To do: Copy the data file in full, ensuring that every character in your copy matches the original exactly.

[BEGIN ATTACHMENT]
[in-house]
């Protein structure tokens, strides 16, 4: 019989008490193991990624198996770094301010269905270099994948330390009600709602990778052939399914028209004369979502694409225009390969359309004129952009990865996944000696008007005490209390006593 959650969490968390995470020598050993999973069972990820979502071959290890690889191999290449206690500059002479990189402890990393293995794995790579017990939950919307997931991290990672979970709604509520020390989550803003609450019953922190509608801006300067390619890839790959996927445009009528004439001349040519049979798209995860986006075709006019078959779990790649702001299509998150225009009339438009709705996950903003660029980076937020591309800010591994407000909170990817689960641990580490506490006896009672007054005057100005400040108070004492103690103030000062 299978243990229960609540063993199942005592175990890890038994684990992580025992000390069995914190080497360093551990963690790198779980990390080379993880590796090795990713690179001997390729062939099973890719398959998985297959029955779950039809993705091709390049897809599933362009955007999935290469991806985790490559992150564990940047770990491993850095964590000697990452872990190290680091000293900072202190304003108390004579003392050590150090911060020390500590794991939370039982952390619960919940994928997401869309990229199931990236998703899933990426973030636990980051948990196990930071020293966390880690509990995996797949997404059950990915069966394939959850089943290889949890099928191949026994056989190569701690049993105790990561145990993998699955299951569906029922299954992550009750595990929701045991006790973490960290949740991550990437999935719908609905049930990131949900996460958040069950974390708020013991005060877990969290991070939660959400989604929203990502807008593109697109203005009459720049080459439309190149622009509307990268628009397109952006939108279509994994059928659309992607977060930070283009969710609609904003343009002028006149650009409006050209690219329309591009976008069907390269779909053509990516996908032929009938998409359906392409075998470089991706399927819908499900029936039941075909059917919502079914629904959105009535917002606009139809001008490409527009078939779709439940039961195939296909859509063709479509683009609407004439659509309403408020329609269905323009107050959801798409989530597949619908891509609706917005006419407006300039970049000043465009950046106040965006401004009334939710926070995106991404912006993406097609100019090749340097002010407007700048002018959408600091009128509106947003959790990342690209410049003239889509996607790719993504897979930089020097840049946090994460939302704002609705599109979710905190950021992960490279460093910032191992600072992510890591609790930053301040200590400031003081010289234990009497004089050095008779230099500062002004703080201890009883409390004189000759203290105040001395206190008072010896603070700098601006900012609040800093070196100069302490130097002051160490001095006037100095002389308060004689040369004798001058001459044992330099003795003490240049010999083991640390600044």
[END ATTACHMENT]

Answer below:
[in-house]
């Protein structure tokens, strides 16, 4: 019989008490193991990624198996770094301010269905270099994948330390009600709602990778052939399914028209004369979502694409225009390969359309004129952009990865996944000696008007005490209390006593 959650969490968390995470020598050993999973069972990820979502071959290890690889191999290449206690500059002479990189402890990393293995794995790579017990939950919307997931991290990672979970709604509520020390989550803003609450019953922190509608801006300067390619890839790959996927445009009528004439001349040519049979798209995860986006075709006019078959779990790649702001299509998150225009009339438009709705996950903003660029980076937020591309800010591994407000909170990817689960641990580490506490006896009672007054005057100005400040108070004492103690103030000062 299978243990229960609540063993199942005592175990890890038994684990992580025992000390069995914190080497360093551990963690790198779980990390080379993880590796090795990713690179001997390729062939099973890719398959998985297959029955779950039809993705091709390049897809599933362009955007999935290469991806985790490559992150564990940047770990491993850095964590000697990452872990190290680091000293900072202190304003108390004579003392050590150090911060020390500590794991939370039982952390619960919940994928997401869309990229199931990236998703899933990426973030636990980051948990196990930071020293966390880690509990995996797949997404059950990915069966394939959850089943290889949890099928191949026994056989190569701690049993105790990561145990993998699955299951569906029922299954992550009750595990929701045991006790973490960290949740991550990437999935719908609905049930990131949900996460958040069950974390708020013991005060877990969290991070939660959400989604929203990502807008593109697109203005009459720049080459439309190149622009509307990268628009397109952006939108279509994994059928659309992607977060930070283009969710609609904003343009002028006149650009409006050209690219329309591009976008069907390269779909053509990516996908032929009938998409359906392409075998470089991706399927819908499900029936039941075909059917919502079914629904959105009535917002606009139809001008490409527009078939779709439940039961195939296909859509063709479509683009609407004439659509309403408020329609269905323009107050959801798409989530597949619908891509609706917005006419407006300039970049000043465009950046106040965006401004009334939710926070995106991404912006993406097609100019090749340097002010407007700048002018959408600091009128509106947003959790990342690209410049003239889509996607790719993504897979930089020097840049946090994460939302704002609705599109979710905190950021992960490279460093910032191992600072992510890591609790930053301040200590400031003081010289234990009497004089050095008779230099500062002004703080201890009883409390004189000759203290105040001395206190008072010896603070700098601006900012609040800093070196100069302490130097002051160490001095006037100095002389308060004689040369004798001058001459044992330099003795003490240049010999083991640390600044």